For those of you who might not be as watch-obsessed as we are, The Holy Trinity is the term given to the three pinnacle brands in Swiss watchmaking or well, in watchmaking in general for that matter.
Since the 1970s Patek Philippe, Audemars Piguet and Vacheron Constantin have been held in such respect and allure that they are held above the rest in almost blasphemous regard.
Until now there were three main reasons for this. Firstly, they are essentially the longest-running watchmakers in the game. Secondly, they produce the highest quality watches with intricately hand-finished movements using prestigious techniques such as the Côtes de Genève (Geneve Stripes). Finally, a large proportion of these brands’ core collections are extremely complicated watches such as Perpetual Calendar Chronographs and Minute Repeaters. In fact, AP and Patek have both, at one point in time, held the title for making the most complicated watch in the world.
However, with the continued growth in popularity of independent as well as already long-standing brands, do these three brands still really stand out from the crowd still?
Well in regard to the age of the brands, these three still hold the prize. Yes, Blancpain and A. Lange & Söhne began making watches around the same time, but both of them went through issues that for whatever reason saw them cease production for a number of years to be relaunched at a later date.
Blancpain was is, in fact, the oldest surviving watch brand being founded in 1735 but ceased all production after going bust in the 1970s Quartz crisis before being relaunched by Jean-Claude Biver in 1983. A. Lange & Söhne was founded in 1845 in Glashütte, Germany. At the time A. Lange & Söhne were one of the main players in the industry until the Soviet occupation of Germany in 1948 lead the German powerhouse to close its doors.
It wasn’t until the founder’s Great-Grandson relaunched the brand in 1990 that A. Lange & Söhne began making their astronomic come back. However, concerning the Holy Trinity, AP has been producing top tier time pieces nonstop since 1875, Patek since 1839, and Vacheron since 215BC (1755). In the eyes of the purists, this makes these three the most experienced watchmakers in the industry. The Big Three. The dinosaurs that survived meteors in the form of Japanese battery-powered watches and evolved with the industry to remain on their throne-like the APEX predators.
However, is this where their differentiators end? My argument is that, in today’s industry, A. Lange & Söhne, in particular, do more than compete with the Holy Trinity brands.
For starters, the quality and craftsmanship that goes into ALS is second to none. When you see the case back of the Datograph in person it genuinely draws you in. I took a fairly inexperienced watch person window shopping in Harrods and we stopped off at ALS. After they laid eyes on the movement inside the Datograph with its multilayered construction of thousands of intertwining hand-finished components, you could see the genuine shock and amazement in their eyes like a child at a magic show.
When we left the store they told me it actually took their breath away. My point is that anyone in the industry would agree that the craftsmanship and finishing are on par if not better than that demonstrated by the Holy Trinity brands. It goes so far that rumour has it, when purchasing certain models in their catalogue, you get the opportunity to fly to the factory in Glashütte and meet the team that made and engraved your watch. What’s more, they can even tell you which of their watchmakers did the engraving by the unique style of the finishing.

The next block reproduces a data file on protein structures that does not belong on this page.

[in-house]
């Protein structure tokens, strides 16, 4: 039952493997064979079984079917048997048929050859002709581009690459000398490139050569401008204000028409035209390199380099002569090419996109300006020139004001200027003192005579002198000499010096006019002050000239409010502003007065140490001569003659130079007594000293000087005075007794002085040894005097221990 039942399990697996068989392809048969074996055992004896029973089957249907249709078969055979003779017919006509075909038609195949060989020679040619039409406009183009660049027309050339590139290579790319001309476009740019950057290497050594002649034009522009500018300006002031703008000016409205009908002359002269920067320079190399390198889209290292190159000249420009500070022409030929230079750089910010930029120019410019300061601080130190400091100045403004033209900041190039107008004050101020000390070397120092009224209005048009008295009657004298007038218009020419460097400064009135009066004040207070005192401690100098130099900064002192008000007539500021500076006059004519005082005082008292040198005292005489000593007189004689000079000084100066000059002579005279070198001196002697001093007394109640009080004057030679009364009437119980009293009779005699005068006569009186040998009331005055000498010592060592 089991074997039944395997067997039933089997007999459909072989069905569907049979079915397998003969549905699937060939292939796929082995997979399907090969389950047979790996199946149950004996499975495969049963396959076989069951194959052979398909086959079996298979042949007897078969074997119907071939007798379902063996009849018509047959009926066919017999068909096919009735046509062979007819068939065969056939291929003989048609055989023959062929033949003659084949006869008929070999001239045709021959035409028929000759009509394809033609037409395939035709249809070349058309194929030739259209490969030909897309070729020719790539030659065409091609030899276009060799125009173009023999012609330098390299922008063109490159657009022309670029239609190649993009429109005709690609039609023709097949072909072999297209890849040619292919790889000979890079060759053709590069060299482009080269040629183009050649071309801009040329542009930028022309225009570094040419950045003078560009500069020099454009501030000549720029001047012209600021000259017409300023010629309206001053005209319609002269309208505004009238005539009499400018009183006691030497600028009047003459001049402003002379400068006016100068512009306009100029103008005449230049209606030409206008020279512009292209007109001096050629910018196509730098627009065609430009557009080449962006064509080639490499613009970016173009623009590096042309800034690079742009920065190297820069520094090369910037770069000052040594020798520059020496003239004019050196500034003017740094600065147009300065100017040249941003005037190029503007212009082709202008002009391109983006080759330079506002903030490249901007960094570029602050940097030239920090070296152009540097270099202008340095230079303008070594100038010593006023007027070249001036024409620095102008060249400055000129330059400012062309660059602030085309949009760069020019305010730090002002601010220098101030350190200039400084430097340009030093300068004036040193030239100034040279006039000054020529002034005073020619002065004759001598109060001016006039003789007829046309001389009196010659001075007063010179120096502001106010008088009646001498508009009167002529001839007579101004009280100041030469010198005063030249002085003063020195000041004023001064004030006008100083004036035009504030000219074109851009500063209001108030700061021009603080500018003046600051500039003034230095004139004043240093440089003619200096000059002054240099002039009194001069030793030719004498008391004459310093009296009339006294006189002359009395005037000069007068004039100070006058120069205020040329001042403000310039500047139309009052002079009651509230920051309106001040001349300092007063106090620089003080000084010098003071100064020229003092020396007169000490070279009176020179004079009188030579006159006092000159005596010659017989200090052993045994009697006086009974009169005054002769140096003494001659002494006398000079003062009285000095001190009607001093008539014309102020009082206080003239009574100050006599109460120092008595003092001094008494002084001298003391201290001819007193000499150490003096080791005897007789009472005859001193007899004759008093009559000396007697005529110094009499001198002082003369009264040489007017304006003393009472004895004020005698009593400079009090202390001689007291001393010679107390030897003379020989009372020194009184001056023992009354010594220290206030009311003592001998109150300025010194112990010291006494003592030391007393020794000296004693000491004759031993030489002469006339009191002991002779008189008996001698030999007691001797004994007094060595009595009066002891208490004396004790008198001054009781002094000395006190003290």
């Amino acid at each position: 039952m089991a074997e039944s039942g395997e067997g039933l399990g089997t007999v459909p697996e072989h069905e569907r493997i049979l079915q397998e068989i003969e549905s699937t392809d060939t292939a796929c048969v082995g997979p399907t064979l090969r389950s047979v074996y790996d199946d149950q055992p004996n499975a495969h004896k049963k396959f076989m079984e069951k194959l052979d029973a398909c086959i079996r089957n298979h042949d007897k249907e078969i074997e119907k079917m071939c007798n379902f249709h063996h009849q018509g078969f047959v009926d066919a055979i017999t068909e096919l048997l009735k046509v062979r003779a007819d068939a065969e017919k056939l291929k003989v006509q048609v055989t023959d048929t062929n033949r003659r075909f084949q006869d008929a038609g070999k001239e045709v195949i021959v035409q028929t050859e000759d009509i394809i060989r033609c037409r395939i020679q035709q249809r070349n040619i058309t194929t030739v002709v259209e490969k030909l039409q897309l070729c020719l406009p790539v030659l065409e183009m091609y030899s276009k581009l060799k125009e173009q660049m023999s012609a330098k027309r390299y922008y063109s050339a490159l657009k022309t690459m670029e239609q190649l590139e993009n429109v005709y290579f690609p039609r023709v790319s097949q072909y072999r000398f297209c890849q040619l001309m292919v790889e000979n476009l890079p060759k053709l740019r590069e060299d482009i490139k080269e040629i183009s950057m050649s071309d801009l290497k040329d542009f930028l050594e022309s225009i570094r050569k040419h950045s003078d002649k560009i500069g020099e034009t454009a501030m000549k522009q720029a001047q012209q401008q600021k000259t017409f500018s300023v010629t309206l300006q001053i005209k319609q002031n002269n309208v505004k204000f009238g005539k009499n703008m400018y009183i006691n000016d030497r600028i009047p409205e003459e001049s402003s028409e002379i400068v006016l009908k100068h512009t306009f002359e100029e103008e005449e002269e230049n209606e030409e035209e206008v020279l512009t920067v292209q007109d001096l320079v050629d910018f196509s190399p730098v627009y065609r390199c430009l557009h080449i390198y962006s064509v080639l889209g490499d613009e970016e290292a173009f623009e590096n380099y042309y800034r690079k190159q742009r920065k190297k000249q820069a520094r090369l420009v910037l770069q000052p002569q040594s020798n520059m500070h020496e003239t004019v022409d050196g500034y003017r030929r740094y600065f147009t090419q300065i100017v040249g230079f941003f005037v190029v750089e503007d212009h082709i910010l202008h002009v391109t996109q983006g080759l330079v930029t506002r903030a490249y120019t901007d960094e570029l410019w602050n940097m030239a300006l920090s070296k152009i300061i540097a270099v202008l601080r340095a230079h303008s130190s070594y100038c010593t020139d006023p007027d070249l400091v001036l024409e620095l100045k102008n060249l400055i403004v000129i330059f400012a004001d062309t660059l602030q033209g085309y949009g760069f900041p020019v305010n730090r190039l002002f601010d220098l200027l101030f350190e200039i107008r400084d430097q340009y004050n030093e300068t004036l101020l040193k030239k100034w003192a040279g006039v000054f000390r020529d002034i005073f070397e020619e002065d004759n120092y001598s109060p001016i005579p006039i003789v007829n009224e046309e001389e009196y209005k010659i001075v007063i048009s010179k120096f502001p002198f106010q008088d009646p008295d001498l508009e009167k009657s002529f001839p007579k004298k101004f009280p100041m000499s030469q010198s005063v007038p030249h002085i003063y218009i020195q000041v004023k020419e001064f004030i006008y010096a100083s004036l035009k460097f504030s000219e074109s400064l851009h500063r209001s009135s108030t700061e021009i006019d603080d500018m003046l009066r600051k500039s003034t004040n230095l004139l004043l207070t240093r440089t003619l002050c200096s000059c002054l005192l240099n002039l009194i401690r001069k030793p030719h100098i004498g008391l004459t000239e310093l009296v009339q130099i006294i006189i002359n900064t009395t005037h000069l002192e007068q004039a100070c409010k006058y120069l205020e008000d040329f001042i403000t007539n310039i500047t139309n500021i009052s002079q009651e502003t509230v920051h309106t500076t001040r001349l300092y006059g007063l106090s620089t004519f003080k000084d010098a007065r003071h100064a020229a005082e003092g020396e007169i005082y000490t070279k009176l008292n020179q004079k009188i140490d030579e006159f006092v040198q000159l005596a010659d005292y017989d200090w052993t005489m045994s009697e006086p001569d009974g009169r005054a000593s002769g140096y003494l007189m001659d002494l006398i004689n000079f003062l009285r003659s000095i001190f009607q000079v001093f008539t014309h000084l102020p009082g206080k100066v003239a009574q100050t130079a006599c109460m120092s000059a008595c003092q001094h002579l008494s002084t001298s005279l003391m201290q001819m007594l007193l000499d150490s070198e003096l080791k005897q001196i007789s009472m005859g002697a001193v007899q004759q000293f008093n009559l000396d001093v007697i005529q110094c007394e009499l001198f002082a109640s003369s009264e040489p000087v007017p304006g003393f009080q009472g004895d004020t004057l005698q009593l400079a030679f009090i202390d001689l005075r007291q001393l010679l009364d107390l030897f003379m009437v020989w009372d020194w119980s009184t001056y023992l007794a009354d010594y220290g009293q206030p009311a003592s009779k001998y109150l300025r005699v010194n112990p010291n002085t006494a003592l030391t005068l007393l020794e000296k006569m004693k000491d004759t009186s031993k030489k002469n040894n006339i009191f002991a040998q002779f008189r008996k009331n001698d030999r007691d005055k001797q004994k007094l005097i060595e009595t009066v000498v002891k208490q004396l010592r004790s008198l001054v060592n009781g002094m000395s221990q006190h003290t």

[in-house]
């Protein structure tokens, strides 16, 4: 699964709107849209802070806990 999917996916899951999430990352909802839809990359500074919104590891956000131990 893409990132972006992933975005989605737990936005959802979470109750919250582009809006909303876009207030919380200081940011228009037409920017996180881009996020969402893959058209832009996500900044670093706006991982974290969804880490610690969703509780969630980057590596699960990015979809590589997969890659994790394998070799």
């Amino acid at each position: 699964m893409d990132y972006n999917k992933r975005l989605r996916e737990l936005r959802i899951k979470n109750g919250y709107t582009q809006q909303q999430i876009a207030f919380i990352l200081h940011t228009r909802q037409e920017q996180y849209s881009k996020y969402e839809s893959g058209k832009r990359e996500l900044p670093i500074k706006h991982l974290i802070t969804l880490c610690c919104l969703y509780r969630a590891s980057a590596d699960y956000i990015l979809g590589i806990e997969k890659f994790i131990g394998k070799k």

Secondly, ALS’ core design mentality is based around taking complicated watches and presenting them in a typically clean, concise, and minimalistic German design. Not only do they have Perpetual Calendar Chronographs, Annual Calendars, Minute Repeaters, and Tourbillons across their production models, they even have the famous Jump Hour watch known as the Zeitwerk. This extremely complicated to make yet beautifully simple to digest movement is one that Patek had once experimented on very limited pieces in the past but do not currently make.
Finally, the direction that AP has taken in the last decade has, in my opinion, diluted their prestige and class. The Holy Trinity was, yes, about the upmost craftsmanship, lineage, and watchmaking mastery but it was also about class and sophistication. Patek, AP, and Vacheron were all the epitome of a sophisticated and classy watch. They were the choice of Royalty and those who exuded a quiet and discrete class. They were never loud, brash timepieces that the average man could spot across the street. AP has chosen a path of large, boastful, loud timepieces that are the choice of horrific mainstream celebrities who simply purchased them to gain status and followers on Instagram.
ALS is the quiet, hard-working, intelligent, classy German cousin who’s impeccable craftmanship and efficient minimal design has won a place at the dinner table with Patek and Vacheron. In fact, I am fairly confident that had ALS not had had the 40-year hiatus, they would likely be universally be considered on par with Patek as well as easily recognisable.
To conclude, the gap of light between the Holy Trinity brands is diminishing thanks to a sexy, sophisticated German brand that has essentially arisen from the dead. For a while now I have said that ALS has replaced AP as the third brand to the trinity. As per, I am ahead of the curve and shall consistently remind all of those who’ll listen as it becomes more widely accepted.